A: I did not direct that the Avant Garde investigation be closed. I merely considered the investigational material submitted to us by the police and whether there was sufficient material for the institution of criminal proceedings. Based on the available material, it was decided that charges could not be framed under the Firearms Ordinance, the Explosives Act, the Prevention of Terrorism Act or the Penal Code. I merely conveyed my opinion on the matter to the police. The hard fact is, I have to consider the investigational material objectively. I did so. I have to see whether the available material has the potential of being converted into admissible evidence in a court of law. I did that as well. I also have to consider whether there is a possibility of framing charges based on the presently available material and whether that could be successfully relied on by a prosecutor of my Department. I did so, and concluded that the material that the police had submitted to us was insufficient to frame charges. That was the basis of my advice to the police. However, at the time I was aware that the Bribery Commission had already commenced investigations into allegations of corruption relating to the Floating Armoury. So I gave the CID specific instructions to provide to the Bribery Commission any evidence in their possession with regard to this aspect.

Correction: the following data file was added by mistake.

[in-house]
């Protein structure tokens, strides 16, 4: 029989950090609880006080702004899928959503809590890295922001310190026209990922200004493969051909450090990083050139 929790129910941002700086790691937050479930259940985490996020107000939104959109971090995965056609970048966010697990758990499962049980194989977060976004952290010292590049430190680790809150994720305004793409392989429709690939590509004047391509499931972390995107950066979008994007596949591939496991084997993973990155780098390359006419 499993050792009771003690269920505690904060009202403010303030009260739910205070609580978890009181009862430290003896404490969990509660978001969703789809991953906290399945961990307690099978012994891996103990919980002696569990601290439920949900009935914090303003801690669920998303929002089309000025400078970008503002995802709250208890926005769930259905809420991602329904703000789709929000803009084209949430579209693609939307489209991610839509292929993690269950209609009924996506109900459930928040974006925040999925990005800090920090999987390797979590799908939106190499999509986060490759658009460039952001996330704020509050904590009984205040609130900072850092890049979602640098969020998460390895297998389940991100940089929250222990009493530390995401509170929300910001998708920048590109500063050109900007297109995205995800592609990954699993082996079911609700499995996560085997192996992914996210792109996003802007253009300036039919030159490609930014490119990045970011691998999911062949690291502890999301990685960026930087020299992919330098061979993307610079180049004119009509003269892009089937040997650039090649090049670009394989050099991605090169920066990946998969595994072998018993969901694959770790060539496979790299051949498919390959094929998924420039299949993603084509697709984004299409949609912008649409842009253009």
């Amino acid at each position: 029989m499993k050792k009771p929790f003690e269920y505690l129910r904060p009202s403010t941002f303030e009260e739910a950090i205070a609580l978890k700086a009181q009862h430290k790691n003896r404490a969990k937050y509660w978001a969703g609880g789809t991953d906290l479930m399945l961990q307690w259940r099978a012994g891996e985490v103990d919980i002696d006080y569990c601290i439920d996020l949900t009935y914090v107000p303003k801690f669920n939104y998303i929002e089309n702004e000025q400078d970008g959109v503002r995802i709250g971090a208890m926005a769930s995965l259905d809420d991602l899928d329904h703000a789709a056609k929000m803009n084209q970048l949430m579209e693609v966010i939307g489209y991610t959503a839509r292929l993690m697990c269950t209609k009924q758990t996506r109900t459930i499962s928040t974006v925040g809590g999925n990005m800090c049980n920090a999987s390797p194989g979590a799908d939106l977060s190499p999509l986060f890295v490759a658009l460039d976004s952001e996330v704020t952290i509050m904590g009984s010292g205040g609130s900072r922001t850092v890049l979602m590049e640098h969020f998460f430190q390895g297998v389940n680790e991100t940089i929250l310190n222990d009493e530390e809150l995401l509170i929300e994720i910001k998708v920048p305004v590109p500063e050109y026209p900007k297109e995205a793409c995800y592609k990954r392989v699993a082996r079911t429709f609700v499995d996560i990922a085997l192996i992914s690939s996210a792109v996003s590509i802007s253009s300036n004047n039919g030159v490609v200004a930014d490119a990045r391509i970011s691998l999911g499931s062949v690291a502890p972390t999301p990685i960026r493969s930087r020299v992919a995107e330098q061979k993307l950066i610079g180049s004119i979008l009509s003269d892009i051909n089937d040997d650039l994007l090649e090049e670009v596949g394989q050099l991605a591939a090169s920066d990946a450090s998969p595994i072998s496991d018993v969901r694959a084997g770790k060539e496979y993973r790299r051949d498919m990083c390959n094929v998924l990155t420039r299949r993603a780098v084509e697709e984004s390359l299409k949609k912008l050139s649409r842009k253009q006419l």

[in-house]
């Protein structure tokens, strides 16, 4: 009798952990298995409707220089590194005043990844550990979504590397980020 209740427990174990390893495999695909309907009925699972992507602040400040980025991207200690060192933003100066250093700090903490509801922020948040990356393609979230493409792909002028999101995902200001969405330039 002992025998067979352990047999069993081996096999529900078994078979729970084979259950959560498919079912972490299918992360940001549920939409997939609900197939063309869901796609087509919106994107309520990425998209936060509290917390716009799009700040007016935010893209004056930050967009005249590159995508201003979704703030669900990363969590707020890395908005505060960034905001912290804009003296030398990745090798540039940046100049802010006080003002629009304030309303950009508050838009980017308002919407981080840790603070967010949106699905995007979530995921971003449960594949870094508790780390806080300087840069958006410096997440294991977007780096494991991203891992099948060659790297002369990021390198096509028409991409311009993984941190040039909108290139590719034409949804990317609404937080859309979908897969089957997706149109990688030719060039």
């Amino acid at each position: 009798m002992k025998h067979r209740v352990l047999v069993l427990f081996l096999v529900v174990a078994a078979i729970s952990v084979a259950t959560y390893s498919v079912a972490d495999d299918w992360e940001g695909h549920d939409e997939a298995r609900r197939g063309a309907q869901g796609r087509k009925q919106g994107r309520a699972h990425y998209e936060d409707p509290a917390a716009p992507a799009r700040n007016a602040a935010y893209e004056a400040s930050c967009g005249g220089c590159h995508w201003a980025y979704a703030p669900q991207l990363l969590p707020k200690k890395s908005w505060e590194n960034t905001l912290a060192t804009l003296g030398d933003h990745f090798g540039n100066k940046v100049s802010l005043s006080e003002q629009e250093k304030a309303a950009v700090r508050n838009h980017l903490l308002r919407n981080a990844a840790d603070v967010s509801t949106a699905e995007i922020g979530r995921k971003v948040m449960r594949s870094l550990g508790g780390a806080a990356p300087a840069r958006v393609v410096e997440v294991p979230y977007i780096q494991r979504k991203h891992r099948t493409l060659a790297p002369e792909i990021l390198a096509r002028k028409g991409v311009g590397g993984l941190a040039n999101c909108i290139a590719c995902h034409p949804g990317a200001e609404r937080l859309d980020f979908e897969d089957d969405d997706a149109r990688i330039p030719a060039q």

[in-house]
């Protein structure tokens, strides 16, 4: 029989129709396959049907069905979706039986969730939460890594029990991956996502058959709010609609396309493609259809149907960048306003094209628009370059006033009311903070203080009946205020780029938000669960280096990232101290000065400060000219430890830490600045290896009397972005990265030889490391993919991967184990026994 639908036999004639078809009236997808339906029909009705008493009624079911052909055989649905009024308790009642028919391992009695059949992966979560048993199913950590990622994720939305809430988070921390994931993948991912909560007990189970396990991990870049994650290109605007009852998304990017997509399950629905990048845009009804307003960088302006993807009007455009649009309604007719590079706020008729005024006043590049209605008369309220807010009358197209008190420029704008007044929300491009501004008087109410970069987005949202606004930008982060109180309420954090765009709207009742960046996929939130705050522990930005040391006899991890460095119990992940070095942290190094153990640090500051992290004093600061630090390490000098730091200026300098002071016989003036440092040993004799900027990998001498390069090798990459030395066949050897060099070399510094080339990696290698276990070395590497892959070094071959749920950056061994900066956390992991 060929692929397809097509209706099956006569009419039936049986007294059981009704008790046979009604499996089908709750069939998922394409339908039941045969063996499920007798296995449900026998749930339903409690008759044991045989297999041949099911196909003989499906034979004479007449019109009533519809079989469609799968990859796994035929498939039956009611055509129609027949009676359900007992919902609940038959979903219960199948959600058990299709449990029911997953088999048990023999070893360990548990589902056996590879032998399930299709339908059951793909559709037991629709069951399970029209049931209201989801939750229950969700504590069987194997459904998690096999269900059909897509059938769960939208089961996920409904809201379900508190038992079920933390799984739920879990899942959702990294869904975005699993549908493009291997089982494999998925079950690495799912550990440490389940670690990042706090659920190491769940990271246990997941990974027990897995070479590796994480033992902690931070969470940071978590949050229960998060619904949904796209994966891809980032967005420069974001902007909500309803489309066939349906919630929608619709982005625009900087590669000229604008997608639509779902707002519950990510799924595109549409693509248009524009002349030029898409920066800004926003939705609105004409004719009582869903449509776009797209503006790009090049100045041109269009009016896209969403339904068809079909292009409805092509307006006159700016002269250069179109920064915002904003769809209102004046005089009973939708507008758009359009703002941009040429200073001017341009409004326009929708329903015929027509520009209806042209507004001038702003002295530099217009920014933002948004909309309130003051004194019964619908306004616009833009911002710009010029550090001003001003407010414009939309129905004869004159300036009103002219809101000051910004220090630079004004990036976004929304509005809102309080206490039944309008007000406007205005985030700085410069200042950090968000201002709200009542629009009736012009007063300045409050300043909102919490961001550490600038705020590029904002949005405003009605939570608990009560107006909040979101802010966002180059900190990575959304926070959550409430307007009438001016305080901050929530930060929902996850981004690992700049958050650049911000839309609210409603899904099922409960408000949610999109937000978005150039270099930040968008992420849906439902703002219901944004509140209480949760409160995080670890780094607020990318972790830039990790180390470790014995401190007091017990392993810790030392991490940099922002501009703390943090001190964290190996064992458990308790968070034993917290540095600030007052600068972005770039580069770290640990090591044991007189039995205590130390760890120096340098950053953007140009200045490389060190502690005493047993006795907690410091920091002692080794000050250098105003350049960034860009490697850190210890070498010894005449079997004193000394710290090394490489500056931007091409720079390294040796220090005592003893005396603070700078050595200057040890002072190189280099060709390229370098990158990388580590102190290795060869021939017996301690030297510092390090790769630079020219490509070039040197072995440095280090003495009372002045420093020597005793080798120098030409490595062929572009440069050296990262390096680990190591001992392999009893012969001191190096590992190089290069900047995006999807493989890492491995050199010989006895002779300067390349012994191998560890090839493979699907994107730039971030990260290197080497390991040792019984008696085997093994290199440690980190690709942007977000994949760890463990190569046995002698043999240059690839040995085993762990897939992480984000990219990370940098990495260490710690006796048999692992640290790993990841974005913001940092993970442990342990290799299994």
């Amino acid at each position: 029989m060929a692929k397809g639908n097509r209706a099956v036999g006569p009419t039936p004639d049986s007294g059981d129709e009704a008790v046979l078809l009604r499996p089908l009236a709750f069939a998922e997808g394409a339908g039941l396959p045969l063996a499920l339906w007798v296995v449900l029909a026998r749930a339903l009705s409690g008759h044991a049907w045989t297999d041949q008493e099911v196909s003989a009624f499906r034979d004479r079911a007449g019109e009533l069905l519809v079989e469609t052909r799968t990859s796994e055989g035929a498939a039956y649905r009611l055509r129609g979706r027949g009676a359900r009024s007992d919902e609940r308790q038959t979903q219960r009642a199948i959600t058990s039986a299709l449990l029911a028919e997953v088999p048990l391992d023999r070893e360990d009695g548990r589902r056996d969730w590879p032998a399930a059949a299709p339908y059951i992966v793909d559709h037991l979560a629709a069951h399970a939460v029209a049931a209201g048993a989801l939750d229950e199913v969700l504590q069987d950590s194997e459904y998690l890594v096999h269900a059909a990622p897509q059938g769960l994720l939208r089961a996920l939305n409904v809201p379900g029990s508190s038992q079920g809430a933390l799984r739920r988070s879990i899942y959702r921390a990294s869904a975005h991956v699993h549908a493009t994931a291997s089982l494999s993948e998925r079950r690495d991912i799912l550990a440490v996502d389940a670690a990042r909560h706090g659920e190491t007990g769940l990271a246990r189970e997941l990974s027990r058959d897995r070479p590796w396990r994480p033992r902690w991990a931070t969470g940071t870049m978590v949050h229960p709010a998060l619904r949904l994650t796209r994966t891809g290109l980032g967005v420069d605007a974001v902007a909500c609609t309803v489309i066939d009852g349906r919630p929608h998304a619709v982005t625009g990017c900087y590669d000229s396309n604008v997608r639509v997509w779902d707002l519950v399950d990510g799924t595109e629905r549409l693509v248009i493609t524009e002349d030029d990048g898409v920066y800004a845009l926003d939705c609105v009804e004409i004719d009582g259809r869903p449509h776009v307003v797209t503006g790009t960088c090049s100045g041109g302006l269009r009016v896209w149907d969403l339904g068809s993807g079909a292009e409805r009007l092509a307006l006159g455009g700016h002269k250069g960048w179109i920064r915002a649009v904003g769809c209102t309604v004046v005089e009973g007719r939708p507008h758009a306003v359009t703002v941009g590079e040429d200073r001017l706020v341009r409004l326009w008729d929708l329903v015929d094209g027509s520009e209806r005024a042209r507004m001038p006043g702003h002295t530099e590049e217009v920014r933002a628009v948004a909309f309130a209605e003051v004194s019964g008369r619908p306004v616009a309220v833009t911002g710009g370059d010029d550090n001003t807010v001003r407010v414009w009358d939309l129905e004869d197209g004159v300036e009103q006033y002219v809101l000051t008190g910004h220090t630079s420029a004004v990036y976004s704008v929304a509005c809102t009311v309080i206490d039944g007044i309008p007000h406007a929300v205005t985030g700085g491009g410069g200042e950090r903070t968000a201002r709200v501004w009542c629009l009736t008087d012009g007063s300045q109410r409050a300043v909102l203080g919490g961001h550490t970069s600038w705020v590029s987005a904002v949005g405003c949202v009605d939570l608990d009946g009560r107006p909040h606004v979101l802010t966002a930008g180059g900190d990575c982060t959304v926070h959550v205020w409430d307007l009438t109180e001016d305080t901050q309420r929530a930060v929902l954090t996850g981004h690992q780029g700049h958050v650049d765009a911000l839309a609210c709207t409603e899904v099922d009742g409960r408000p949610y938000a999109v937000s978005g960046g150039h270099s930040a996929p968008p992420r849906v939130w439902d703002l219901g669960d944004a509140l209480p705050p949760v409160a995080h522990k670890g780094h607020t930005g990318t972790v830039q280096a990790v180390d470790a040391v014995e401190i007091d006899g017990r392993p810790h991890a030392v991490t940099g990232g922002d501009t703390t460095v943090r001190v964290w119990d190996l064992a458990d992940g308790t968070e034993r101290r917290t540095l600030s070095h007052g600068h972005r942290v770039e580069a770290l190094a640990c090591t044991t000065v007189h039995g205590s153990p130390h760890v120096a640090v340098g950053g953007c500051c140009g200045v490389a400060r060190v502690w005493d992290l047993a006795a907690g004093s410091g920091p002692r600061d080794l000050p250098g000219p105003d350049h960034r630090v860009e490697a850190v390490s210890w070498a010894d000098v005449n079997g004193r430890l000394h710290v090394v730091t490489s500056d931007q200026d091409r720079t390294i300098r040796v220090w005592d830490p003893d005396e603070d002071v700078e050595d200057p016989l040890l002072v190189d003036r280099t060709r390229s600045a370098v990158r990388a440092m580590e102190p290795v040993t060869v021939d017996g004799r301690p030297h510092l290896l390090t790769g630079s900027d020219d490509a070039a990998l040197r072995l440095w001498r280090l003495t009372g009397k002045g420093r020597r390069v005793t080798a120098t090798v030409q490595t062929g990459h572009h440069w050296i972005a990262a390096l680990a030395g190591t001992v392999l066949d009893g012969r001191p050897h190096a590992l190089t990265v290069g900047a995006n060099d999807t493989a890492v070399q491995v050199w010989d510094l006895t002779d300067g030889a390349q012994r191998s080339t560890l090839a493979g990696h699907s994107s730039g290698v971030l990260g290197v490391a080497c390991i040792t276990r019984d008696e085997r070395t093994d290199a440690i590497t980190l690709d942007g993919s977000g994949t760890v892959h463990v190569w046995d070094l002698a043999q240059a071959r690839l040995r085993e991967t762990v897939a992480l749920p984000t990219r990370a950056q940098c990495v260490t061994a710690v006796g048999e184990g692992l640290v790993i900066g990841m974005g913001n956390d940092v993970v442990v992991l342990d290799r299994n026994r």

Q: In a statement issued by you this week, it is said that there are no criminal charges that could be preferred against anyone. Can you please elaborate?
A: That is incorrect. My statement does not make such a general comment that no criminal charges could not be preferred against anyone. I only clarified that, in the Avant Garde case, the material made available to me was not sufficient to frame charges as explained by me earlier. My statement and that of the Legal Officers’ Association of my Department, elaborate in detail the background to this.

Q: Have you had interested parties applying pressure regarding this matter?
A: Pressure has only come from some media organisations asking for a show trial and not from individuals or the Government. And in any event, I don’t succumb to such pressure.

Q: Constitutional coup? Can you tell us what is happening?
A: First of all, I am not supervising this matter because I have given a statement as a witness. But I can tell you that the material submitted to our Department has been considered and the CID has been provisionally advised to conduct further investigations.